Winterbourne later discovers that the flirtatious Daisy regarded him fondly and had no intention of marrying Giovanelli. Perhaps James crafted such a tragic ending to discourage society from forcing its members to conform to any particular ideology. While most people are willing to adjust and adhere to the social etiquette of society, there will undoubtedly be a few individuals that opt to maintain their own customs. Should these people be punished for their beliefs? What qualifications must a society possess to judge these individuals? Daisy Miller, a true individual, was judged and persecuted by the upper-crust of American society in Europe; this persecution led to her demise. Daisy Miller by Henry James continues to charm and engage modern audiences because its story and characters are timeless. More than a century separates modern society from the society examined in the novella, yet readers readily relate to the situations and sentiments of James’s characters. Daisy Miller is a sociological study. Our interest in Daisy and Winterbourne is an interest in ourselves.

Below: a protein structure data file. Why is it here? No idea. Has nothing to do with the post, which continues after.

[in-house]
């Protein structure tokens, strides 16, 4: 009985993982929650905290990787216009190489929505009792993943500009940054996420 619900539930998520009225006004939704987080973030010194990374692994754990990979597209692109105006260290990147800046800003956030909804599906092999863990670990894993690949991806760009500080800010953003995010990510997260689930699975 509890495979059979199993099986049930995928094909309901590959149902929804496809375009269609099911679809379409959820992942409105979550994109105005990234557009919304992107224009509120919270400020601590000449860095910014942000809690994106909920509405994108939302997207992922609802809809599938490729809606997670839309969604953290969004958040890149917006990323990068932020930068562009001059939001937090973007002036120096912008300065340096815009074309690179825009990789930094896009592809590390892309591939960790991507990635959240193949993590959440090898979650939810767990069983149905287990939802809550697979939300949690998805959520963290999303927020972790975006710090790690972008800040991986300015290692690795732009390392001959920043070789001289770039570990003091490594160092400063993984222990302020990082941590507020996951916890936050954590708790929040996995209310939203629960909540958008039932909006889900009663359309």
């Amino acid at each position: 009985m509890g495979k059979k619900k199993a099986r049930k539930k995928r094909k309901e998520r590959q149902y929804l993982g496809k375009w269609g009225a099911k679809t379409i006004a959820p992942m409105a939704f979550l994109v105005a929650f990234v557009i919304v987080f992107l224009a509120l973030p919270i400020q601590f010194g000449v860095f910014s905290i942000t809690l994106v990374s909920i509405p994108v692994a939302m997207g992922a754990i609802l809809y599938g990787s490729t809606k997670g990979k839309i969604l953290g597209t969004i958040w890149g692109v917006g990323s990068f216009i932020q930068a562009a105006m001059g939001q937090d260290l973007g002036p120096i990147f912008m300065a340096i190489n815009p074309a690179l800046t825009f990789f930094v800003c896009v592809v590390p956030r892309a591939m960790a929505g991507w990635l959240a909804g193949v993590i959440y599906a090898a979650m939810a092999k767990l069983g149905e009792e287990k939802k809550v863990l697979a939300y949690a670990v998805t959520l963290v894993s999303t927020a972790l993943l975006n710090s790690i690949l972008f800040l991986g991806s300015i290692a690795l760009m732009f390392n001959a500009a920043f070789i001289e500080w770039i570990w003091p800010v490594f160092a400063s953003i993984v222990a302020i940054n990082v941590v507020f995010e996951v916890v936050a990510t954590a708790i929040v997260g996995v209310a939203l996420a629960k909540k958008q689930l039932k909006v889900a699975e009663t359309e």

Works Cited

Althusser, Louis. “Ideology and Ideological State Apparatuses.” Literary Theory and Anthology. Ed. J. Rivkin. Oxford: Blackwell Publishers, 1998.

Fogel, Daniel. Daisy Miller: A Dark Comedy of Manners. Boston: Twayne Publishers, 1990.

James, Henry. Daisy Miller. New York: Dover Publications, 1995.

Johnson, Lisa. “Daisy Miller: Cowboy Feminist.” The Henry James Review 222E1 (2001): 41-58. On-line. Internet. 30 April 2004. Available WWW: http://muse.jhu.edu.spot.lib.auburn.edu/journals /henry_james_review/v022/22.1johnson.html.

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A Social Ideology of Etiquette. (2018, May 20). GradesFixer. Retrieved September 25, 2020, from https://gradesfixer.com/free-essay-examples/etiquette-a-social-ideology/